Poems must be 30 lines or fewer. Ciaran is writing a judge's report. I find these well worth reading.
Fee: 5 Euro per poem
Prizes: 500 Euro, 300 Euro, 100 Euro and ten 10 Euro book tokens.
Do read the conditions are they are very specific and you wouldn't want to throw away 5 Euro for the wrong typeface. The entry form is on the Charlie Byrne website but it says the deadline is March 14th whereas the form says both March 14th and April 14th. I'm banking on the April 14th as that was in another newsletter.
Wednesday, 26 March 2008
Well, I didn't make the shortlist again for this. My time will come. Mark my words. I went back to see which poems I sent and was disappointed in myself. Oh Woe. There's a poem in there.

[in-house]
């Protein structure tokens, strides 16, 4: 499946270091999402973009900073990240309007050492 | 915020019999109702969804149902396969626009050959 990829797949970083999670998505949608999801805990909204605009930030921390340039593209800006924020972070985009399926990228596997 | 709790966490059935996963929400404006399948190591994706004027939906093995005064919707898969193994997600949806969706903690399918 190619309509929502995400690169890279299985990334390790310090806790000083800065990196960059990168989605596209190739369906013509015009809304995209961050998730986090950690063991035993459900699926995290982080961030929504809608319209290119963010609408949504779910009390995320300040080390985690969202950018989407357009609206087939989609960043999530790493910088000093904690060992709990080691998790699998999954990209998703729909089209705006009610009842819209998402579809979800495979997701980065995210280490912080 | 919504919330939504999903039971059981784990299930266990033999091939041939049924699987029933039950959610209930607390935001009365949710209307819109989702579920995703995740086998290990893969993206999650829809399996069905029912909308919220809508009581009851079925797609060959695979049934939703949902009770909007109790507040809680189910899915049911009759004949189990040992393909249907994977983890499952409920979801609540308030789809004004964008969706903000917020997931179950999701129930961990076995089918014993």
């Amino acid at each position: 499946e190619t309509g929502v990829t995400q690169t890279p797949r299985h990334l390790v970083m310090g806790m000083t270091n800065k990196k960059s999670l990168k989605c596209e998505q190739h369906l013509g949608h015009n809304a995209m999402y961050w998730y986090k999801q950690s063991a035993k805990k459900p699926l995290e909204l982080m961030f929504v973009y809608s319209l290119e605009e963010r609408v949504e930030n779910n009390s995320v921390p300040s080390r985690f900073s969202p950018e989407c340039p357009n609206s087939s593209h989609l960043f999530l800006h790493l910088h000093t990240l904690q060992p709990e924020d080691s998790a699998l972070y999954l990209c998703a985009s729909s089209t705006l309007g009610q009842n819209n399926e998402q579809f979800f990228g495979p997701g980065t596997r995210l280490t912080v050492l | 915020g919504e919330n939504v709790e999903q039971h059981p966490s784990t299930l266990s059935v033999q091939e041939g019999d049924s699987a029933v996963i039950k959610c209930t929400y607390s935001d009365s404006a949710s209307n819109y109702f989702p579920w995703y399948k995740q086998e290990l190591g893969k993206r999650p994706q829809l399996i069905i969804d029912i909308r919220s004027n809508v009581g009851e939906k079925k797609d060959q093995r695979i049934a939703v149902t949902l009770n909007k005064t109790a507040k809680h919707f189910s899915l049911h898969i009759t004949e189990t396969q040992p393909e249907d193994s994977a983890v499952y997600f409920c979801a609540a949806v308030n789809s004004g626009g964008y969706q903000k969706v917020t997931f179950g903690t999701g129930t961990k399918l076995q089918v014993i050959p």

Note that a couple of shortlisters are rhymers. About time we had more exposure of poems in form.
Judges: Peter Fallon, George Szirtes and Vona Groarke
Results: to be announced in Strokestown on 4 May
Tony Barnstone, Peggy Gallagher, David Grubb, Ian McEwen, Iggy McGovern (Hi Iggy), Hugh O'Donnell, Orlagh O’Farrell, William Palmer, Jane Routh, K.V. Skene
Tuesday, 25 March 2008
Here's the programme for the Poetry Now Festival - always worth a trip. And you can go to that fabulous second hand bookshop too.
Dun Laoghaire-Rathdown Poetry Now Festival 2008.
THURS 3rd of April
1pm Poem-Springing: A Talk on Poems and Poetry by Belinda McKeon, DLR Poetry Now Curator - Free Event
8.30pm Keynote Address by Ruth Padel
Hooked Atoms and the Rustle in the Undergrowth: The Movement and Physicality of Words €18/14/12
FRI 4th of April
6.30pm Bernard O'Donoghue, Antonella Anedda and Jamie McKendrick €14/10/8
8.30pm Seamus Heaney and Special Guest €20/15/12